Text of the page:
Although Ukrainian proceedings were suspended for a time in March, they quickly resumed and “the majority of Ukrainian arbitration practitioners have found ways to work” whether they are still in the country or abroad , she said.


Ukraine was not the only jurisdiction under discussion. International execution in Kazakhstan is a hot topic given the local presence of Russian assets and Askar Konysbayev of GRATA International gave an update, explaining that a recent case had proven that it was possible to repossess a plane that had landed in Kazakhstan.

Arbitral enforcement is possible through the New York Convention, although Konysbayev warned there were complications with courts subject to influence and pressure. He hoped that the upcoming referendum on June 5 on constitutional reform that would reduce the power of the president and give parliament a greater role would improve this situation.


Elsewhere, the fortunes of civil justice in the Central and Eastern European region have been mixed, according to a panel organized by Allen & Overy and moderated by a former member of the firm, Stephane Denyer from The bar.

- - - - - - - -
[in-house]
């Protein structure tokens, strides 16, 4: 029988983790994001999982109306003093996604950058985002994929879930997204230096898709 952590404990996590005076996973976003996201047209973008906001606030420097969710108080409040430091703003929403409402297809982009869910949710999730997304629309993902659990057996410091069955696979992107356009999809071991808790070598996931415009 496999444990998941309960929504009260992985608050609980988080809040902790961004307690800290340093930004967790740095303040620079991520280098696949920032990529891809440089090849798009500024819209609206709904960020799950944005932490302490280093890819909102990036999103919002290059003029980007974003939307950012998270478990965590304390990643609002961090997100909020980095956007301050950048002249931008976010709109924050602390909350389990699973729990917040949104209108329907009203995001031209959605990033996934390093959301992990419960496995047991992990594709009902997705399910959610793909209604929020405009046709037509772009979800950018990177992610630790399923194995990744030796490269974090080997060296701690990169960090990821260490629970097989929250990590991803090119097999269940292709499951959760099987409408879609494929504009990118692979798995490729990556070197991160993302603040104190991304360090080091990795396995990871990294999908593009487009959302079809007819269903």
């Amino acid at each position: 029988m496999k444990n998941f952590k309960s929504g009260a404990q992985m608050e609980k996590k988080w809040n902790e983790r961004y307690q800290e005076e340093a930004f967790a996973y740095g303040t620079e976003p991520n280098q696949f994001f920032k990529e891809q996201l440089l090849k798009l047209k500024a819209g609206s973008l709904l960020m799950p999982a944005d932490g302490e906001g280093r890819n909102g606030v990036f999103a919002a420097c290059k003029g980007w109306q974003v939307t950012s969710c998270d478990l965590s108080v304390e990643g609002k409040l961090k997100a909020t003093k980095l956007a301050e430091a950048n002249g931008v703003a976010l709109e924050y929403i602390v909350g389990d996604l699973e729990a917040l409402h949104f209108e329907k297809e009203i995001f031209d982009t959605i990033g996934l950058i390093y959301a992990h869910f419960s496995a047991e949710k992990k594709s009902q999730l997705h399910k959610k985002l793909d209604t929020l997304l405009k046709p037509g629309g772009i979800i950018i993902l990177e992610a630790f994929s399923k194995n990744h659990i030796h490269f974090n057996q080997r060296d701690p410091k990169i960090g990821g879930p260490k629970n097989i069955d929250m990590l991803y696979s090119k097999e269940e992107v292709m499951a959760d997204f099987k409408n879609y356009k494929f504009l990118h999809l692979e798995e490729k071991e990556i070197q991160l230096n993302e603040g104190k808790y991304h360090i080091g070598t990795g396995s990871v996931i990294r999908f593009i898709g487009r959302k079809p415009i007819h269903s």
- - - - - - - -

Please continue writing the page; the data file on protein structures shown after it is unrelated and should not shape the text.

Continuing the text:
Poland is currently in a difficult situation, explained Malgorzata Surdek-Janicka of CMS. The decision by the ruling Law and Justice party to bring the judiciary under government control and penalize judges for unpopular rulings or for criticizing the measures, was “scandalous”, she said, and put the country in conflict with Europe.

In transition is Slovakia, where Lucia Raimanova d’A&O hopes that the proposed reforms and the crackdown on corruption in the judicial system will “improve the quality” of civil justice, while there was better news from Romania, where the system is “very good”, has explained Cosmine Vasile of Zamfirescu Racoti Vasile & Partners.

Paulius Docka of Primus Derling explained the relevance of English law for Lithuania, but noted that Stockholm remains a popular site for dispute resolution, thanks to effective marketing.

Across the region, prospects for civil recovery have improved in recent years, according to statistics presented by Raimanova.

The day also focused on London’s relationship with litigation markets in East Asia, the United Arab Emirates, India, offshore jurisdictions, Latin America, Africa and North America.

LIDW22: London facing changing relations with Russia and the world